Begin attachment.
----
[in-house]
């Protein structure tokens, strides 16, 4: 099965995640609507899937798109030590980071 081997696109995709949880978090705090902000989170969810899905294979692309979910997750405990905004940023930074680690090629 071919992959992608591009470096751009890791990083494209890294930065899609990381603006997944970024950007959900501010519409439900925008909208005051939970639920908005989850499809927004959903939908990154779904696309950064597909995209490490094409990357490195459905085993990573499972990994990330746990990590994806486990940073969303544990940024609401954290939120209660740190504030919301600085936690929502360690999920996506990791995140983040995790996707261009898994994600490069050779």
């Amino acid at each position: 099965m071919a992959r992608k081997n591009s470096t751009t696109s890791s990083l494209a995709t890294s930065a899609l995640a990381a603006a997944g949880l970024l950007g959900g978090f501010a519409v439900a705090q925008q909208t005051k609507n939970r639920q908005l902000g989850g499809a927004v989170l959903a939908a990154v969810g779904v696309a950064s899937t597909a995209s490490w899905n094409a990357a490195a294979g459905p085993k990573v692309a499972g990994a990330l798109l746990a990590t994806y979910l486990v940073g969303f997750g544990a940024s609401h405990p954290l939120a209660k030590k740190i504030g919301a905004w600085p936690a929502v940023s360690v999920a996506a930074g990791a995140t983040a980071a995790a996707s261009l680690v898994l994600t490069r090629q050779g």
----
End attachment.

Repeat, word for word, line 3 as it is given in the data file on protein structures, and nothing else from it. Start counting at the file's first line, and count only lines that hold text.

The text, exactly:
């Amino acid at each position: 099965m071919a992959r992608k081997n591009s470096t751009t696109s890791s990083l494209a995709t890294s930065a899609l995640a990381a603006a997944g949880l970024l950007g959900g978090f501010a519409v439900a705090q925008q909208t005051k609507n939970r639920q908005l902000g989850g499809a927004v989170l959903a939908a990154v969810g779904v696309a950064s899937t597909a995209s490490w899905n094409a990357a490195a294979g459905p085993k990573v692309a499972g990994a990330l798109l746990a990590t994806y979910l486990v940073g969303f997750g544990a940024s609401h405990p954290l939120a209660k030590k740190i504030g919301a905004w600085p936690a929502v940023s360690v999920a996506a930074g990791a995140t983040a980071a995790a996707s261009l680690v898994l994600t490069r090629q050779g």